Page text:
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I’m routinely bewildered by foreign companies assisting Chinese companies to build products that are openly designed to replace their own markets in China. It seems Boeing and Airbus can now join the list.
The Chinese regime’s state-run Commercial Aircraft Group revealed China’s first domestically made large commercial aircraft on Monday. According to Business Insider, the event held at the airline factory in Shanghai was attended by close to 4,000 government officials and guests.
While China is currently one of the world’s largest markets for commercial aircraft, it buys its planes from Boeing and Airbus. With the new C919, it plans to change that. The single-aisle plane that can seat 168 passengers is designed to compete with the Airbus 320 and the Boeing 737.
While many of the C919’s critical parts come from outside the country, this could soon change. The Chinese Communist Party requires that the C919 favors parts produced in China.
Get ready for the irony. While the C919’s state-run manufacturer, Commercial Aircraft Corp of China (COMAC), has clearly stated it plans to replace the Airbus 320 and the Boeing 737, both Airbus and Boeing have been assisting the Chinese regime in this venture.
In September, Boeing signed a cooperative agreement with COMAC to set up a completion center in China for its 737 airliners. According to Crain’s Chicago Business, the “737 completion and delivery center will be the first facility of its kind outside the U.S. for Chicago-based Boeing.”
Airbus, meanwhile, was already a few steps ahead in assisting Chinese aerospace development. It already has an assembly line in Tianjin, China, for its 320 airliner.
Airbus also announced on July 2 that it will establish a Completion and Delivery Center in Tianjin, China, for its wide-body A330 aircraft, after signing a deal with Aviation Industry Corporation of China, and the Tianjin Free Trade Zone Investment Company.
And it should come as no surprise that, according to CNN, China’s COMAC said it plans to build a wide-body airliner next.
These plans have been a long time coming, and when Airbus and Boeing signed deals to build facilities in China, it’s likely both companies were aware that COMAC plans to replace their markets in China.
The RAND Corporation released a report on April 4, 2014, stating that COMAC was in the process of building the C919 narrow-body commercial jet, and that it would compete with similar aircraft from Airbus and Boeing.
According to RAND, COMAC was formed in 2008 when the Chinese regime consolidated its efforts under a new state-owned commercial aircraft manufacturing company, with the intentions to domestically produce two aircraft, the ARJ-21 regional jet, and the C919 narrow-bodied aircraft.
While COMAC has revealed its C919 airliner, it also has a few years to go before it can be built without foreign assistance.
CNN noted that most of its critical parts—including the landing system, tires, flight recorder, flight control systems, and many others—are still built by U.S. companies. The only critical parts on the C919 currently made in China are the wings, radar cover, fuselage, and tail.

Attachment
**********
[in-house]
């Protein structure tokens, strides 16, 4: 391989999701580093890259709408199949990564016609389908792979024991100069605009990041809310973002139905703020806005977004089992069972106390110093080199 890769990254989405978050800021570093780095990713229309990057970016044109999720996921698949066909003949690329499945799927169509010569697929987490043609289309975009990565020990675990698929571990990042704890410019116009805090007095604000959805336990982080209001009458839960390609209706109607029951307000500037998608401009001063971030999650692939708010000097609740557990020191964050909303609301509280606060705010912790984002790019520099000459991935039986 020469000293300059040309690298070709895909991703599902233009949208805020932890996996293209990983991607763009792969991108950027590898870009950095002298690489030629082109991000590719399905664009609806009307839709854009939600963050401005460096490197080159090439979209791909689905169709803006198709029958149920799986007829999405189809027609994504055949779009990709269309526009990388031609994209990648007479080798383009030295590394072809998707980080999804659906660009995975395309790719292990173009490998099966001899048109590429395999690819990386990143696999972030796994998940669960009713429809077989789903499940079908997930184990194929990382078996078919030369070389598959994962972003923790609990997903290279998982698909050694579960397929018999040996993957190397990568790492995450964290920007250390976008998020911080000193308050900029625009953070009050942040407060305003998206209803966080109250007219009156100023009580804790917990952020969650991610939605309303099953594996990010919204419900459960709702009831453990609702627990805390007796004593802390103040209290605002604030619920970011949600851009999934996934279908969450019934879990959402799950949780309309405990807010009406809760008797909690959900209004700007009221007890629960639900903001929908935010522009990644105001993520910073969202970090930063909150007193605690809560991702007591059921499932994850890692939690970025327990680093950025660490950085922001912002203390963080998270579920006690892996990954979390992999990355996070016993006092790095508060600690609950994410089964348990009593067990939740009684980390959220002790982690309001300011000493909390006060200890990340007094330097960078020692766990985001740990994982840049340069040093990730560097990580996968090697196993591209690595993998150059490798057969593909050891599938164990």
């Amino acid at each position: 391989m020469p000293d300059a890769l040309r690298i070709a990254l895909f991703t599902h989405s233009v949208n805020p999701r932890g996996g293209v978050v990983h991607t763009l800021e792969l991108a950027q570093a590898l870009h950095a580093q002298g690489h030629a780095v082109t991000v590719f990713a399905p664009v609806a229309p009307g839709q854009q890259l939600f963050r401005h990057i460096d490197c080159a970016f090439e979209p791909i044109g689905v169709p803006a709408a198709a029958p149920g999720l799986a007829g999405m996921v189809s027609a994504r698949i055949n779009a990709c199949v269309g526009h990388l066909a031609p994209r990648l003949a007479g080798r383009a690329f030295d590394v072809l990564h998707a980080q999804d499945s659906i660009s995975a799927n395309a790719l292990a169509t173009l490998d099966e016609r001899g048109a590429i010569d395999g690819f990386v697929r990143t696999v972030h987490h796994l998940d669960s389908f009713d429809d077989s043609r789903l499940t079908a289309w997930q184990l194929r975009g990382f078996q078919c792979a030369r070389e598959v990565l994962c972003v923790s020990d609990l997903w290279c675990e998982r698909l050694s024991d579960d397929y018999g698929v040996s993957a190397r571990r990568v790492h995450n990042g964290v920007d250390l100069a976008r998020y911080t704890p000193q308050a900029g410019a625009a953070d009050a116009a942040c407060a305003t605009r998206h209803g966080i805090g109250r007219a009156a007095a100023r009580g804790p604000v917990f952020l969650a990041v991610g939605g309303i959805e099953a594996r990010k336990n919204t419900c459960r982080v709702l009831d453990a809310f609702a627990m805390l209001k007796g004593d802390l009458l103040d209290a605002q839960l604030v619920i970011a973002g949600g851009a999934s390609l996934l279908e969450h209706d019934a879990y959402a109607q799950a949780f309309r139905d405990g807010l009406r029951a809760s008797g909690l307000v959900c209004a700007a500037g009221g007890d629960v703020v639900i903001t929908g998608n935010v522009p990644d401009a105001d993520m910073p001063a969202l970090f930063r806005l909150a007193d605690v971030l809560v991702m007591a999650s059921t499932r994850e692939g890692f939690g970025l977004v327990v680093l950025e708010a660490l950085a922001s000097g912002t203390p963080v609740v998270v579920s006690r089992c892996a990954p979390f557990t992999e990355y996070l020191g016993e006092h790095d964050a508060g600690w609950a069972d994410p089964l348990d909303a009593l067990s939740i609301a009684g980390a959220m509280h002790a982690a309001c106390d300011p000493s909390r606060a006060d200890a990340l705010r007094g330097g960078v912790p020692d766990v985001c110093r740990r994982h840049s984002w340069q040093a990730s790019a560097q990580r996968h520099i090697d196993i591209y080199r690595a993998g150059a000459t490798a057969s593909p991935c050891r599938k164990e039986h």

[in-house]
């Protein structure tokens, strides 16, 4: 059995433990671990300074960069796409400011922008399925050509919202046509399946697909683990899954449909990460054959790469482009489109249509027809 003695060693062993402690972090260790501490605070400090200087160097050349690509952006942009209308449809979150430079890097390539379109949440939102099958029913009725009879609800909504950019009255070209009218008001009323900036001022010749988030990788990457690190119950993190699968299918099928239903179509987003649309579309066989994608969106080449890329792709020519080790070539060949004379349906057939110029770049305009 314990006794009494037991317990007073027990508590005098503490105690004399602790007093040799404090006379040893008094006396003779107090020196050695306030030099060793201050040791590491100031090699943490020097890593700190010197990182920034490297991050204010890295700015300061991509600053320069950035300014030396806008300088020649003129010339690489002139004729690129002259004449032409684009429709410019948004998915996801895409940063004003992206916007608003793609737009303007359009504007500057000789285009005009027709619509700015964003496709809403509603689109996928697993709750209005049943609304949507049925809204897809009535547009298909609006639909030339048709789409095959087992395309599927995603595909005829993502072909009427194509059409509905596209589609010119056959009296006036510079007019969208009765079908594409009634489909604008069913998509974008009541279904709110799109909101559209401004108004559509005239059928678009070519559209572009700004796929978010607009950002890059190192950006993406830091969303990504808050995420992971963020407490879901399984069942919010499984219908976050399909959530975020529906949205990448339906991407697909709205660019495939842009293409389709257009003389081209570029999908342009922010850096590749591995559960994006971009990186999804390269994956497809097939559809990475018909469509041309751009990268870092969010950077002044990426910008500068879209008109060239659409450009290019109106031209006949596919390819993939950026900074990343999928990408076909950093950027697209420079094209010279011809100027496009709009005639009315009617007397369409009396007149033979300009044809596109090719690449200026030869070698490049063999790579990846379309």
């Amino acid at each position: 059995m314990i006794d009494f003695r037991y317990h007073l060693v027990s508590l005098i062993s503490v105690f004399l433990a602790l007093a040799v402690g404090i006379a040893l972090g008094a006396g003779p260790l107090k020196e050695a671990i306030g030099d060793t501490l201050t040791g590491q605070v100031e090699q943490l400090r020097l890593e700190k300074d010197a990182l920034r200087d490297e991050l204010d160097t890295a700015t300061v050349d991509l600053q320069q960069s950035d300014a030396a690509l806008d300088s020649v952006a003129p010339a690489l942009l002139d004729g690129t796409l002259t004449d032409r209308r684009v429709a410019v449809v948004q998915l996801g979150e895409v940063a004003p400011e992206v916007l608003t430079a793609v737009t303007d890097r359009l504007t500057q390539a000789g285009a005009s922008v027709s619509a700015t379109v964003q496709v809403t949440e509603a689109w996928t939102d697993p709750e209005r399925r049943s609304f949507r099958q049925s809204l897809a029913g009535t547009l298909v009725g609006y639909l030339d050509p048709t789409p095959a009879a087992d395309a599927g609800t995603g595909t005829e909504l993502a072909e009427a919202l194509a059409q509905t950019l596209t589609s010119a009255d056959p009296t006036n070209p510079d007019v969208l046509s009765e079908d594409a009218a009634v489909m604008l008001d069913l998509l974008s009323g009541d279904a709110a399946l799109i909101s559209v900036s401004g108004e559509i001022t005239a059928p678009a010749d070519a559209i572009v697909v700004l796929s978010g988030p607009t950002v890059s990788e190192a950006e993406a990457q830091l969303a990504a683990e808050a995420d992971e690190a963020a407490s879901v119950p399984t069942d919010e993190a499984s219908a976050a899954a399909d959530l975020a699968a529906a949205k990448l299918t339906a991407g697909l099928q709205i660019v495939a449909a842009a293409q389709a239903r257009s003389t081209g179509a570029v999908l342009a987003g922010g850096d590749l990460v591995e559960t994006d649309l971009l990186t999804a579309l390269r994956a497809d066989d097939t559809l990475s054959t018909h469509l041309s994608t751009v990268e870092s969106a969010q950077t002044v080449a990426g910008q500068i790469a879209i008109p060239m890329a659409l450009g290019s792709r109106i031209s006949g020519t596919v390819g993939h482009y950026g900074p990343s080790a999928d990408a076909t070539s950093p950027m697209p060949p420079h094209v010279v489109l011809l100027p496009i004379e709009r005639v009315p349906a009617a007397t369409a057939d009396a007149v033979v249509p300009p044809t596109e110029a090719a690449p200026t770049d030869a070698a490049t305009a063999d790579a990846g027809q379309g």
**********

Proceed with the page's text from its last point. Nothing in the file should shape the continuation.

This fits into the plan, however. The Chinese regime’s strategy, according to RAND, is “first engaging in domestic production and assembly using foreign designs,” the likes of which we’re already seeing with Airbus and Boeing starting factories in China.
After that, according to RAND, the Chinese regime plans to develop “its own designs with foreign assistance,” and this process will culminate in the Chinese regime building “a commercial aircraft without foreign assistance.”
In other words, Airbus and Boeing have willingly joined a process to help the Chinese regime build a commercial airliner, which eventually aims to learn from them until their presence in China is no longer needed.
It fits with the Chinese business philosophy of having a “Pei Lian” or “training partner.” It’s the idea that you work with someone until you learn their craft well enough to do it yourself.
That timeframe could also fit the planned rollout of the C919. It’s expected to fly next year, and enter service around 2019.
Behind the scenes, the Chinese regime is also hard at work learning to build various components for airliners. Much of this work has been done by acquiring foreign aerospace firms that already have the desired know-how.
I reported on some of these developments last year, when on May 19, 2014, Guangdong Elecpro Electric Appliance Holding announced it would purchase two European aerospace companies, the Swiss-based Mistral Engines SA and Germany’s SkyTrac.
It followed similar developments in 2013, when Aviation Industry Corporation of China acquired Germany’s Thielert Aircraft Engines, and in 2009 when it acquired Austria’s Fischer Advanced Composite Components.
It’s important to note that this isn’t just regular business. The Chinese Communist Party is driving the effort. According to a 2013 report from the U.K.’s Royal Aeronautical Society, “Aerospace has been targeted as a primary means of raising China’s overall economic performance through climbing ‘the ladder of high-tech industrial economic value.'”